AEDC physicist shares his views of the future of space
Release Number: 208178
Published December 30, 2008
Dustin Crider, Manchester resident and physicist in Aerospace Testing Alliance's (ATA) Technology and Analysis branch, wasn't even a gleam in his parents' eye when Neil Armstrong muttered those famous words as he stepped onto the moon's surface in 1969.
But, it's a moment that inspired Crider to become involved in space. In 2008, Crider has the opportunity to work on future explorations of space.
"I guess I have always been interested in science and space," he said. "I can remember when I was young and the Hubble Telescope launched into orbit. I thought it was pretty cool."
Graduating from Murray State University in 2002, Crider started working at Arnold Engineering Development Center (AEDC) shortly thereafter.
Crider said the physics department chair, Steve Cobb, had worked at AEDC for a few summers and that is how he came to work at AEDC.
"It definitely helps if you know someone that works here or have a mentor because it can be overwhelm¬ing right out of college," he said. "You only learn the classroom and text book stuff in college. It really takes someone showing you the ropes and getting the hands on experience that makes the job understandable."
In the six years he's worked here, Crider has worked on the center's space chamber research lab's Char¬acterization of Combined Orbital Surface Effects (CCOSE).
Tests conducted on the CCOSE system involve subjecting a solar cell and a sample of thermal control paint to conditions that are found in space. The Earth's atmosphere can damage components on the outer surface of satellites and other spacecraft orbiting Earth or transitioning through the so¬lar system. Components such as solar cells, thermal control surfaces and optics require a clean environment to operate and function properly.
"Even small amounts of contamination, solar radia¬tion or atomic oxygen can seriously degrade the perfor¬mance of these components and has caused multiple spacecraft (system) failures over the years," Crider ex¬plained. "The more frequent problems we encounter in space are often due to a com¬bination of these factors or what's known as a synergis¬tic effect."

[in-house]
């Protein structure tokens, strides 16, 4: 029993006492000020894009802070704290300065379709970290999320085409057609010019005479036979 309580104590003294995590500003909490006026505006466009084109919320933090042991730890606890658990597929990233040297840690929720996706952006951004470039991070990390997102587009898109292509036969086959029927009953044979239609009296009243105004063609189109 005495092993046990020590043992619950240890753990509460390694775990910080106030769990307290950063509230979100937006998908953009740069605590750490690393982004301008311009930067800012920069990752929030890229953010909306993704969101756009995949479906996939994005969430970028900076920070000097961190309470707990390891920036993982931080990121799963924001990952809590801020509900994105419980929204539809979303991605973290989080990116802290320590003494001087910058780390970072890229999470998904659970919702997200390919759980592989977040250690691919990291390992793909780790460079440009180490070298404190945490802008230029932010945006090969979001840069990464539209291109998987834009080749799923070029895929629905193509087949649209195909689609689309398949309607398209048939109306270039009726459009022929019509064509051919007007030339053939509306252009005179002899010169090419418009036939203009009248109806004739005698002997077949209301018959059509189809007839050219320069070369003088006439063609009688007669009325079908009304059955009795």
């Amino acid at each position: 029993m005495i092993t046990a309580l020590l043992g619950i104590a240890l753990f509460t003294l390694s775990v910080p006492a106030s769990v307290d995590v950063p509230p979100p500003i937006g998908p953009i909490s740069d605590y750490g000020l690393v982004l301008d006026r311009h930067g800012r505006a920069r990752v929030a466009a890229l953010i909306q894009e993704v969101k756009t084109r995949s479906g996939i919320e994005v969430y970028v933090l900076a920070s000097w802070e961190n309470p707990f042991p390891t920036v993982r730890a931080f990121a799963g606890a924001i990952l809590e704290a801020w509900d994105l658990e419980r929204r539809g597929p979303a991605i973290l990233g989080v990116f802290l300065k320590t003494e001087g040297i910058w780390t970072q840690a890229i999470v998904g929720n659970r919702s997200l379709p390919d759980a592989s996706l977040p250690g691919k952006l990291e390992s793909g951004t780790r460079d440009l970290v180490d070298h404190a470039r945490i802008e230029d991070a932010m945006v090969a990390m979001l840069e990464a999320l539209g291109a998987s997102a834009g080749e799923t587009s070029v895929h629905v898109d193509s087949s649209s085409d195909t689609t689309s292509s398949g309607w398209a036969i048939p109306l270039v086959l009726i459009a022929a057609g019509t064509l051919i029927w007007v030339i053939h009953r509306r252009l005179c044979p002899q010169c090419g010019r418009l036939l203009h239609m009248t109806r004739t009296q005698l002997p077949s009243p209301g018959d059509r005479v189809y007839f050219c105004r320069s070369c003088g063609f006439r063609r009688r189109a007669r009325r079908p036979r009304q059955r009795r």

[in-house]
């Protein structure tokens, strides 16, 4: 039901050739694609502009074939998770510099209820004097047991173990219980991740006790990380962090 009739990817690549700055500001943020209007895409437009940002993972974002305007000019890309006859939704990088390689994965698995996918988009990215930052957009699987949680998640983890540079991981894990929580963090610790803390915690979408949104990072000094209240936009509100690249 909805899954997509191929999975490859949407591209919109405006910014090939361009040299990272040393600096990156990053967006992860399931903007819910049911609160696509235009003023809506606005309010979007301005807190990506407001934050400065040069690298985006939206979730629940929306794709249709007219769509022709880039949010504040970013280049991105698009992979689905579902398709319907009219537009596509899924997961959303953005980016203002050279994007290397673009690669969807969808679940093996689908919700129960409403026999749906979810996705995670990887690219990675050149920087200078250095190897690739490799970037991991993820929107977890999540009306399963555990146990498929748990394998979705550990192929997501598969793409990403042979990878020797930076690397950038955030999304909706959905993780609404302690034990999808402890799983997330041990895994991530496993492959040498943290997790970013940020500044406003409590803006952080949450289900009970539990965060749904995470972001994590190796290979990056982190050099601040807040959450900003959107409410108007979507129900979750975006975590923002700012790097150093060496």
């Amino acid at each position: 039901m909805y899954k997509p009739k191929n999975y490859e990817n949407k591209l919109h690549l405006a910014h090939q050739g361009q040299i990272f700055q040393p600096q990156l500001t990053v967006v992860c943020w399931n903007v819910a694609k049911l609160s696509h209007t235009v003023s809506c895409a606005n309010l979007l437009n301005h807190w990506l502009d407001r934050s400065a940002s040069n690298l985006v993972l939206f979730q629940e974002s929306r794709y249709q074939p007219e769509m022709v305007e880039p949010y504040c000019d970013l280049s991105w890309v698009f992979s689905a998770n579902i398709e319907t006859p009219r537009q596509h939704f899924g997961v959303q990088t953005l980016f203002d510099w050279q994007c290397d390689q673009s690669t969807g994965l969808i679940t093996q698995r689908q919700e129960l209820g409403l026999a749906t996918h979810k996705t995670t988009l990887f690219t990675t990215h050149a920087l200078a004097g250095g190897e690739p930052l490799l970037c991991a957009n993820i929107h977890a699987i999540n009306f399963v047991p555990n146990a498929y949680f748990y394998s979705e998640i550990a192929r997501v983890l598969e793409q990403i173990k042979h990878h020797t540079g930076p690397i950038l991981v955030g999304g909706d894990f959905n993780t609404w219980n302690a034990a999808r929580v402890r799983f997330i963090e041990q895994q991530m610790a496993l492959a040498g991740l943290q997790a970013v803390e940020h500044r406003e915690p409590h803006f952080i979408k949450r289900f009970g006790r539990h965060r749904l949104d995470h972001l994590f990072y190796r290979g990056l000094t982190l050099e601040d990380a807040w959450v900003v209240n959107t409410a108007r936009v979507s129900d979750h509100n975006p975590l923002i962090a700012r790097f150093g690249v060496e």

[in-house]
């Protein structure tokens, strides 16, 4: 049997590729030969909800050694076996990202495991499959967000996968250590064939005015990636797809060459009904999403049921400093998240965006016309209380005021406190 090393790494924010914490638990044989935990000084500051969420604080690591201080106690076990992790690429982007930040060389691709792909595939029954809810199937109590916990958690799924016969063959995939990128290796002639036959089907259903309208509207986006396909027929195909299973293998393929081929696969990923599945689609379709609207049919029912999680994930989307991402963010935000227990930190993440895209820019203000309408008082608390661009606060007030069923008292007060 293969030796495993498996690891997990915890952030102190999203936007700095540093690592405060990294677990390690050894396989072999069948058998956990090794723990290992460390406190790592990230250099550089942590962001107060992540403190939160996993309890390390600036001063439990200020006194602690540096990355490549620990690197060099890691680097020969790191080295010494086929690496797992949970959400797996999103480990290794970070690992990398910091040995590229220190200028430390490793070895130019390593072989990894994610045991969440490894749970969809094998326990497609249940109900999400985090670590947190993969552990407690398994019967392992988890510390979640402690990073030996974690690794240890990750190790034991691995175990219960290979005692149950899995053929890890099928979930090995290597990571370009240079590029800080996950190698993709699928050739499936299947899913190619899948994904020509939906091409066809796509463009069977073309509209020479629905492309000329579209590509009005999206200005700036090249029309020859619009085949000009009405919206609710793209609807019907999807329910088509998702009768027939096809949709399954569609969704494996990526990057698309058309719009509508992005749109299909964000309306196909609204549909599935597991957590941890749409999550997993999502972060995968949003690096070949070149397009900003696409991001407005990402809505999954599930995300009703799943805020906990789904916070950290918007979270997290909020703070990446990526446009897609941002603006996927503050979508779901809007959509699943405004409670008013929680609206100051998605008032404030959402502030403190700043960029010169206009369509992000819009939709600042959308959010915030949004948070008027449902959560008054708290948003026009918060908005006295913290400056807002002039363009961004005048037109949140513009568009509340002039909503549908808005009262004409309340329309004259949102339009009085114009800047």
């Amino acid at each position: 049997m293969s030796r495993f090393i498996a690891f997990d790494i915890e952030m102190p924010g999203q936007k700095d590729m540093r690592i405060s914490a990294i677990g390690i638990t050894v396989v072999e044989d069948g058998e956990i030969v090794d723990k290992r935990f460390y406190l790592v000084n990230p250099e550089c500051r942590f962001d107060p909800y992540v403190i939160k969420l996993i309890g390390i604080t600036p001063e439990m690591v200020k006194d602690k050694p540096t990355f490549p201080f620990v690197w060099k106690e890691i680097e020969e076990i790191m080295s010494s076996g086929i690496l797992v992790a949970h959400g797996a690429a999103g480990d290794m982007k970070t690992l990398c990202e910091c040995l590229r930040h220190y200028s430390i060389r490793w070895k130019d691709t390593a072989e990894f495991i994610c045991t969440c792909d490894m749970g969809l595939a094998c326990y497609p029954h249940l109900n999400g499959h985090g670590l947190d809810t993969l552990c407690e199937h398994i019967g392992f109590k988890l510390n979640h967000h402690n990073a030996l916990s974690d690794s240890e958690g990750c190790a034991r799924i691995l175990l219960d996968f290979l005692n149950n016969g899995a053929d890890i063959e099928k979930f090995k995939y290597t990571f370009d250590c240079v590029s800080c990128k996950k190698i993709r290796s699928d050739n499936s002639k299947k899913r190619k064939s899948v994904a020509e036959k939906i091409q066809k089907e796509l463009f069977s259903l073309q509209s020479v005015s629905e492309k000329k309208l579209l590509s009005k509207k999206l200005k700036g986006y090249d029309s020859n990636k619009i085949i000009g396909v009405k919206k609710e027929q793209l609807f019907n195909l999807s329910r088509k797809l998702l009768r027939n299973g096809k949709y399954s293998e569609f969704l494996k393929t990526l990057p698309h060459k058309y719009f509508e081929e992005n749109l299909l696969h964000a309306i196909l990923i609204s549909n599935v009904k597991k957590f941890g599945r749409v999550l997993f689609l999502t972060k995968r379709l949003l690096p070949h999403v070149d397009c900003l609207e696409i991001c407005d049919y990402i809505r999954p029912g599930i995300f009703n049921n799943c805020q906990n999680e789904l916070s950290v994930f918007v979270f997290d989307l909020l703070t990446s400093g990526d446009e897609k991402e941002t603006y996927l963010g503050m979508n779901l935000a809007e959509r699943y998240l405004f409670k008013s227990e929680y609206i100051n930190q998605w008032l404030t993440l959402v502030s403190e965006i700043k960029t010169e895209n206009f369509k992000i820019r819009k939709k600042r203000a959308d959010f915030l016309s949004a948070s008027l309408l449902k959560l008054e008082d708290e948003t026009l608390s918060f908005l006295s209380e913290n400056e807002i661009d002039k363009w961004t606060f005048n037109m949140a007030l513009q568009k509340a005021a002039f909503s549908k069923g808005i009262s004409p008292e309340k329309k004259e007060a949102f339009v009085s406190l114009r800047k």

According to Crider, the chamber was designed, built and demonstrated to simu¬late low Earth orbit, where the space shuttle and Inter¬national Space Station orbit. The simulation range has been expanded to include geosynchronous Earth orbit where satellite TV and weather satellites orbit. In addition, the chamber can simulate, in a condensed period of time, the long-term effects the space environment will have on satellite hardware.
He also spends some time working in the 7-foot vacu¬um space chamber working on wide-field of view sen¬sors.
"When I first got here, many of the sensors tested in the chamber had a narrow field of view since they were looking at objects from great distances," he said. "But now here lately, we have been testing sensors with much larger field-of-views that can see an entire side of the Earth from space."
When asked if he thought there will be a need for test¬ing space missions in the future Crider admitted he felt there would be a need.
"New materials and com¬ponents for space are al¬ways being developed, for instance the big thing now is thin film solar cells," he explained. "Instead of hav¬ing a huge array that carries a significant weight, they are developing this thin film that is light and flexible. The military will continue to use satellites for communica¬tion and they are always doing more and more stuff in space."